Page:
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Of or relating to a type of furniture developed in Germany during the first half of the 19th century and modeled after French Empire styles.

[After Gottlieb Biedermeier, the unsophisticated imaginary author of poems written by Ludwig Eichrodt (1827-1892) and others.]


1. (Furniture) of or relating to a decorative and furnishing style in mid-19th-century Germany, characterized by solidity and conventionality
2. boringly conventional in outlook; bourgeois
[C19: after Gottlieb Biedermeier, a fictitious character portrayed as a conventional unimaginative bourgeois and the author of poems actually written by several satirical poets]


(ˈbi dərˌmaɪ ər)

of or designating a style of furniture and decoration popular in German-speaking areas in the early to middle 19th century, generally a simplification of French Directoire and Empire styles.
[1900–05; after Gottlieb Biedermeier]
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Adj.1.Biedermeier - of or relating to a style of furniture developed in Germany in the 19th centuryBiedermeier - of or relating to a style of furniture developed in Germany in the 19th century
References in periodicals archive ?
Petra Bacher's Sartori die Torte designs draw upon centuries of design elements from the Austrian Hapsburg Dynasty through successive periods of Baroque, Classic, Jugendstil, Art Nouveau, Art Deco, RingStrasse-era, Weiner Werkstatte and Biedermeier eras to modern and post-modern design elements -- all expressed as highly decorated, large scale cakes commissioned as iconic marketing promotions, banquet centerpieces, desserts, and special event pastry showpieces.
Its citizens not only looked to the future, but respected its past, as shown in the introductory section devoted to the hugely popular 1905 exhibition at the trend-setting Miethke Gallery, of portraits by Biedermeier artists.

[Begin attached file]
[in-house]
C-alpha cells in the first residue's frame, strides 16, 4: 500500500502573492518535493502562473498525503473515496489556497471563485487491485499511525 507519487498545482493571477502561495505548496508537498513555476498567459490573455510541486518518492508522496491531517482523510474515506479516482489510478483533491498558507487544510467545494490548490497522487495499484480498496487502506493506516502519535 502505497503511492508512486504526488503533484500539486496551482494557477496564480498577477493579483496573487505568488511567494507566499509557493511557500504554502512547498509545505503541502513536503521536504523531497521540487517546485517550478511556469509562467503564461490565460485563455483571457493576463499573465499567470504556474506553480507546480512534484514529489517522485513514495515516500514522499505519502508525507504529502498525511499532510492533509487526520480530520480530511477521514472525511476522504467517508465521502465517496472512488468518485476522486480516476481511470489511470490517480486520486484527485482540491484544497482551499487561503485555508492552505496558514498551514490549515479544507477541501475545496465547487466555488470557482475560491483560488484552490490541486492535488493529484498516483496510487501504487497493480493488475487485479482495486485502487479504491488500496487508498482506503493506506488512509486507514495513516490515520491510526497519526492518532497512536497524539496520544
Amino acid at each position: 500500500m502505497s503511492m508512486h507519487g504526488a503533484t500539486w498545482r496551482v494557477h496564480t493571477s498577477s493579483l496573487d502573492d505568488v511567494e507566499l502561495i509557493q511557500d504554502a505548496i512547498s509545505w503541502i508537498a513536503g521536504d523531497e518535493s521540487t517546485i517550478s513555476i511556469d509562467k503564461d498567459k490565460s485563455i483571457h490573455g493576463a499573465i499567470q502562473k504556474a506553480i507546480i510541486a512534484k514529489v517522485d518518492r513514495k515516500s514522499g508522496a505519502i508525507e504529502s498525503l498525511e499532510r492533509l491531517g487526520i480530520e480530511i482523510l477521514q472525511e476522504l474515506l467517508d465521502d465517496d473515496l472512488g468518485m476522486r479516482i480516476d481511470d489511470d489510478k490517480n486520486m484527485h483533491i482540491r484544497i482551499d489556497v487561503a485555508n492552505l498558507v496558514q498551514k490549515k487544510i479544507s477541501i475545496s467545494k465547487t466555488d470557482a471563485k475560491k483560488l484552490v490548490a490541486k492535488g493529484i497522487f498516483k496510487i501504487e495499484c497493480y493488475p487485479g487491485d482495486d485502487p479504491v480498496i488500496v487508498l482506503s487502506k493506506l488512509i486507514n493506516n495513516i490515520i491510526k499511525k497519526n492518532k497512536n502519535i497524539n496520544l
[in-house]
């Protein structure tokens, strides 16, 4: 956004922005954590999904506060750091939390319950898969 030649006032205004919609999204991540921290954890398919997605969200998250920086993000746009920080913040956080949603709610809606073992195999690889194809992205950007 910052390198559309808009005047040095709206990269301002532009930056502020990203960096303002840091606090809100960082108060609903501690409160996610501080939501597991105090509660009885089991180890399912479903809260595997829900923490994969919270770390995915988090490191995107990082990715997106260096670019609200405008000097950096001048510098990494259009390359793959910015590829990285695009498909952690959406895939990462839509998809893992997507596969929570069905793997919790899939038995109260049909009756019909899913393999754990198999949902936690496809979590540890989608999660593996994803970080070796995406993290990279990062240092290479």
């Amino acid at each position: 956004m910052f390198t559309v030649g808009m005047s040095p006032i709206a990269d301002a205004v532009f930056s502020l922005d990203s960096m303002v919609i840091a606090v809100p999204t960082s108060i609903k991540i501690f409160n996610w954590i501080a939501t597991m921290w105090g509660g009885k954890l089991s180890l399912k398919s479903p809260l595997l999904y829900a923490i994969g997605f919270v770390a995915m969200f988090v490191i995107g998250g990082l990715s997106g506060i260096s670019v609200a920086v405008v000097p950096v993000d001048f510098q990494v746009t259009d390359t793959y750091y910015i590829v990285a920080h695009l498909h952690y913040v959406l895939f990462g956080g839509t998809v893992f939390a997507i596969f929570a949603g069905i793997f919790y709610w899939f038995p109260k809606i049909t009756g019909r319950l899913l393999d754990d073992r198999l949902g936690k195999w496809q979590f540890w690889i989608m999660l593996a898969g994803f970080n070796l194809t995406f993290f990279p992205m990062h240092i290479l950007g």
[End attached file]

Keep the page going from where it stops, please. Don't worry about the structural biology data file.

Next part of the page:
Tunbridge synthesizes the ramifications of Fischer-Dieskau's approach to performance thus: "Schubert lost some of his cosy, Biedermeier associations, and became the lonely vulnerable protagonist of Winterreise; Dichterliebe shook off the swooping sentimentality of a thousand renderings of Ich grolle nicht.' and became a study in neurosis" (p.
Association with the Biedermeier tendency in German literature of the earlier nineteenth century has diminished Stifter's reputation because this literary approach is treated as the antithesis of the romantic idealism of the "Young Germany" movement, which explicity opposed the authoritarian regimes of Austria and Prussia between 1815 and 1848.
Every room in the house is packed with elegant furniture and valuable art works, and the sale will feature a selection of Biedermeier furniture from the first quarter of the 19th Cen t ury.
This period later came to be known as the Biedermeier age, and was a direct result of the censorship that Prince Clemens von Metternich's Austria had strongly enforced after 1815, the year of the Congress of Vienna, at which the blueprint for a new, post-Napoleonic Europe was drawn up.
Meanwhile, hand-tied posies with a modern twist are much evident, especially the Biedermeier style of tightly-bunched roses, or bouquets using large, green leaves for a sundial effect.
A chapter on the novel's reception treats this topic from Pustkuchen's Biedermeier counterfeit sequel on, showing views to be greatly divided, through Young Germany, early socialist views and the gradual emergence of serious academic criticism, which could not however accommodate the novel's structure.
Set up as an ideal Italian home, exhibits included a bridal bedroom -- featuring trompe l'oeil, inspired by the famous embroideries from Burano, on the headboard of the bed -- as well as traditional environments, such as a Tuscan dining room that revisits Biedermeier style.
Between the two are the National Theatre (ripe Biedermeier Classicism) the University (by Schinkel),(2) the finest nineteenth-century shops and hotel.(3) Down a cross street to the south can be glimpsed the Town Hall, a late and rather stripped example of National Romanticism in brick with granite embellishments;(4) it looks down the harbour at the end of Oslo fjord in celebration of the nation's relationship to the sea.